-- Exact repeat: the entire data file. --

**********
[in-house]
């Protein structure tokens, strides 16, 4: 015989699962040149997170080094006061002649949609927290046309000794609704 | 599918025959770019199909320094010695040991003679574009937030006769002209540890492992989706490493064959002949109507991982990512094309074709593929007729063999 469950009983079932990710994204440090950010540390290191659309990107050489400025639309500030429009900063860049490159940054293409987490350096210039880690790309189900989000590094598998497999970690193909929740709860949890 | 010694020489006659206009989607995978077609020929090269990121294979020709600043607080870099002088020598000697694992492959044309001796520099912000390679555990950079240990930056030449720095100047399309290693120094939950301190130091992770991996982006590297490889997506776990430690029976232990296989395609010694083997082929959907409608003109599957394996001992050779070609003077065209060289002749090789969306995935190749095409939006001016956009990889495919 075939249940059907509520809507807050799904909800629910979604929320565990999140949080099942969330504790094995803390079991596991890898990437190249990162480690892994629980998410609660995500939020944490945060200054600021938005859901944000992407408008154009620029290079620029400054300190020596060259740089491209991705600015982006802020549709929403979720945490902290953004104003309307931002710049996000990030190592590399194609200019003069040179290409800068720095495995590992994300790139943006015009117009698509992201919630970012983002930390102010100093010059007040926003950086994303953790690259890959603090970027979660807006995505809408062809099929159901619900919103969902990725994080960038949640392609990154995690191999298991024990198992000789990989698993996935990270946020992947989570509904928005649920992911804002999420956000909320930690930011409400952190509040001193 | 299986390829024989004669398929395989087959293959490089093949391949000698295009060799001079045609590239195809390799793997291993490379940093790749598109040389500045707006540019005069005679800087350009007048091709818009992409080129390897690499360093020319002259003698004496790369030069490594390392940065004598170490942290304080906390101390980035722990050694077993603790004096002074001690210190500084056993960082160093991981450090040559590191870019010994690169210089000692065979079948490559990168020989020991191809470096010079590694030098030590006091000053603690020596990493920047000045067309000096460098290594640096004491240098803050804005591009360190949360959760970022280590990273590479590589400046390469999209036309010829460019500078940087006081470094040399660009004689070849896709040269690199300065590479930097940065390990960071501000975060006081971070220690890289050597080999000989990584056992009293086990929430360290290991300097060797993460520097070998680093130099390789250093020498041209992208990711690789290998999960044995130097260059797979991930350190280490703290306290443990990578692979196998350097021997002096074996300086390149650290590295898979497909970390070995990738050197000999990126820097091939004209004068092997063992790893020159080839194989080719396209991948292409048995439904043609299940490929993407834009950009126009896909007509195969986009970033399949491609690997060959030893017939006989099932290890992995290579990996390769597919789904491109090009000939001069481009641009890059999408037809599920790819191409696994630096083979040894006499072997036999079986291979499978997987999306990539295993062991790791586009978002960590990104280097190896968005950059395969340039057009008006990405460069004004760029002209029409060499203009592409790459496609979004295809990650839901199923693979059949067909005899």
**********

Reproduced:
[in-house]
């Protein structure tokens, strides 16, 4: 015989699962040149997170080094006061002649949609927290046309000794609704 | 599918025959770019199909320094010695040991003679574009937030006769002209540890492992989706490493064959002949109507991982990512094309074709593929007729063999 469950009983079932990710994204440090950010540390290191659309990107050489400025639309500030429009900063860049490159940054293409987490350096210039880690790309189900989000590094598998497999970690193909929740709860949890 | 010694020489006659206009989607995978077609020929090269990121294979020709600043607080870099002088020598000697694992492959044309001796520099912000390679555990950079240990930056030449720095100047399309290693120094939950301190130091992770991996982006590297490889997506776990430690029976232990296989395609010694083997082929959907409608003109599957394996001992050779070609003077065209060289002749090789969306995935190749095409939006001016956009990889495919 075939249940059907509520809507807050799904909800629910979604929320565990999140949080099942969330504790094995803390079991596991890898990437190249990162480690892994629980998410609660995500939020944490945060200054600021938005859901944000992407408008154009620029290079620029400054300190020596060259740089491209991705600015982006802020549709929403979720945490902290953004104003309307931002710049996000990030190592590399194609200019003069040179290409800068720095495995590992994300790139943006015009117009698509992201919630970012983002930390102010100093010059007040926003950086994303953790690259890959603090970027979660807006995505809408062809099929159901619900919103969902990725994080960038949640392609990154995690191999298991024990198992000789990989698993996935990270946020992947989570509904928005649920992911804002999420956000909320930690930011409400952190509040001193 | 299986390829024989004669398929395989087959293959490089093949391949000698295009060799001079045609590239195809390799793997291993490379940093790749598109040389500045707006540019005069005679800087350009007048091709818009992409080129390897690499360093020319002259003698004496790369030069490594390392940065004598170490942290304080906390101390980035722990050694077993603790004096002074001690210190500084056993960082160093991981450090040559590191870019010994690169210089000692065979079948490559990168020989020991191809470096010079590694030098030590006091000053603690020596990493920047000045067309000096460098290594640096004491240098803050804005591009360190949360959760970022280590990273590479590589400046390469999209036309010829460019500078940087006081470094040399660009004689070849896709040269690199300065590479930097940065390990960071501000975060006081971070220690890289050597080999000989990584056992009293086990929430360290290991300097060797993460520097070998680093130099390789250093020498041209992208990711690789290998999960044995130097260059797979991930350190280490703290306290443990990578692979196998350097021997002096074996300086390149650290590295898979497909970390070995990738050197000999990126820097091939004209004068092997063992790893020159080839194989080719396209991948292409048995439904043609299940490929993407834009950009126009896909007509195969986009970033399949491609690997060959030893017939006989099932290890992995290579990996390769597919789904491109090009000939001069481009641009890059999408037809599920790819191409696994630096083979040894006499072997036999079986291979499978997987999306990539295993062991790791586009978002960590990104280097190896968005950059395969340039057009008006990405460069004004760029002209029409060499203009592409790459496609979004295809990650839901199923693979059949067909005899």